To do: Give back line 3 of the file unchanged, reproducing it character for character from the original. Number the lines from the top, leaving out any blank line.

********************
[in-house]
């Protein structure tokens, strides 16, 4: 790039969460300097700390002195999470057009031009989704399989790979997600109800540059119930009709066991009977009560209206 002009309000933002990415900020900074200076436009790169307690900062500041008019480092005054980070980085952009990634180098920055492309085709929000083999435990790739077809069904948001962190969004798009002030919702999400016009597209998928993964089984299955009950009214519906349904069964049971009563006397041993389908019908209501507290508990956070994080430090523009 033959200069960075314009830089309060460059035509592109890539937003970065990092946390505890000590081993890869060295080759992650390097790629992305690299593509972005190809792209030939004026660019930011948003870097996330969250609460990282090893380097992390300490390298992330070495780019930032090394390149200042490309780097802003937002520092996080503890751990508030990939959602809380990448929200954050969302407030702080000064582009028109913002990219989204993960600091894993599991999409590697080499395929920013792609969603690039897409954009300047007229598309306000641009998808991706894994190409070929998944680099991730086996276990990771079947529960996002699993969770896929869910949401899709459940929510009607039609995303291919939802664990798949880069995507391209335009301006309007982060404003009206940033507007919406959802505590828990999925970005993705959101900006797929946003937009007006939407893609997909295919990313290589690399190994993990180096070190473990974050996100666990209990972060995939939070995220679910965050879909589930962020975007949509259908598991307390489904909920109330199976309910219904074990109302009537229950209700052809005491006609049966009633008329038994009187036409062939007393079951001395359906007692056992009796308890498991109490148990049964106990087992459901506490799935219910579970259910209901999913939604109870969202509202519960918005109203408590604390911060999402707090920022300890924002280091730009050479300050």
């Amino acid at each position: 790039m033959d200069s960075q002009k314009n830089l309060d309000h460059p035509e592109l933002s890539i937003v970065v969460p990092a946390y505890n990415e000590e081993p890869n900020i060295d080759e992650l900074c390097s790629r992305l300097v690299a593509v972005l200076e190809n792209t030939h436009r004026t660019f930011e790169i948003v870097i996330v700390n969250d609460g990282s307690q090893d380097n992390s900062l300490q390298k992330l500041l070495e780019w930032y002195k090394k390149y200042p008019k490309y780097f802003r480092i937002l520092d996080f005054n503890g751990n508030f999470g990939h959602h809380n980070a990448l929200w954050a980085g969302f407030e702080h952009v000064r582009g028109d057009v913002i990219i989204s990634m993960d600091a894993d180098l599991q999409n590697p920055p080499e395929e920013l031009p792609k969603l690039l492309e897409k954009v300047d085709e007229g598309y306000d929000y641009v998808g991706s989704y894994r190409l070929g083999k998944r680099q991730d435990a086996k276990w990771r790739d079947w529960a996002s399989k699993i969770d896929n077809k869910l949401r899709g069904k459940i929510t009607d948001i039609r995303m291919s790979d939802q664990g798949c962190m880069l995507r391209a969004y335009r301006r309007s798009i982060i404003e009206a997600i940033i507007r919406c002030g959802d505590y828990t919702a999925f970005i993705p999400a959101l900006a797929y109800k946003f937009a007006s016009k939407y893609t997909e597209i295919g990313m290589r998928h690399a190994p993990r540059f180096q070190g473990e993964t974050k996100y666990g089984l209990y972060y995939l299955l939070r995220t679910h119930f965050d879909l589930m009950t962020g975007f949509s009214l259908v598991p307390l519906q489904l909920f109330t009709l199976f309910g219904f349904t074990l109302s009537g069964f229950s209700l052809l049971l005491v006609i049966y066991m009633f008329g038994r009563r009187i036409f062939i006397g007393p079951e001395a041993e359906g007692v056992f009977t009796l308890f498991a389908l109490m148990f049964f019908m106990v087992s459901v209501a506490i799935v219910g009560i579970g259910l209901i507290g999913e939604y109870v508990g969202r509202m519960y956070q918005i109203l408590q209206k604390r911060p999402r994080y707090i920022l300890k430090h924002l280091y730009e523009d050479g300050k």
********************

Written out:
């Amino acid at each position: 790039m033959d200069s960075q002009k314009n830089l309060d309000h460059p035509e592109l933002s890539i937003v970065v969460p990092a946390y505890n990415e000590e081993p890869n900020i060295d080759e992650l900074c390097s790629r992305l300097v690299a593509v972005l200076e190809n792209t030939h436009r004026t660019f930011e790169i948003v870097i996330v700390n969250d609460g990282s307690q090893d380097n992390s900062l300490q390298k992330l500041l070495e780019w930032y002195k090394k390149y200042p008019k490309y780097f802003r480092i937002l520092d996080f005054n503890g751990n508030f999470g990939h959602h809380n980070a990448l929200w954050a980085g969302f407030e702080h952009v000064r582009g028109d057009v913002i990219i989204s990634m993960d600091a894993d180098l599991q999409n590697p920055p080499e395929e920013l031009p792609k969603l690039l492309e897409k954009v300047d085709e007229g598309y306000d929000y641009v998808g991706s989704y894994r190409l070929g083999k998944r680099q991730d435990a086996k276990w990771r790739d079947w529960a996002s399989k699993i969770d896929n077809k869910l949401r899709g069904k459940i929510t009607d948001i039609r995303m291919s790979d939802q664990g798949c962190m880069l995507r391209a969004y335009r301006r309007s798009i982060i404003e009206a997600i940033i507007r919406c002030g959802d505590y828990t919702a999925f970005i993705p999400a959101l900006a797929y109800k946003f937009a007006s016009k939407y893609t997909e597209i295919g990313m290589r998928h690399a190994p993990r540059f180096q070190g473990e993964t974050k996100y666990g089984l209990y972060y995939l299955l939070r995220t679910h119930f965050d879909l589930m009950t962020g975007f949509s009214l259908v598991p307390l519906q489904l909920f109330t009709l199976f309910g219904f349904t074990l109302s009537g069964f229950s209700l052809l049971l005491v006609i049966y066991m009633f008329g038994r009563r009187i036409f062939i006397g007393p079951e001395a041993e359906g007692v056992f009977t009796l308890f498991a389908l109490m148990f049964f019908m106990v087992s459901v209501a506490i799935v219910g009560i579970g259910l209901i507290g999913e939604y109870v508990g969202r509202m519960y956070q918005i109203l408590q209206k604390r911060p999402r994080y707090i920022l300890k430090h924002l280091y730009e523009d050479g300050k």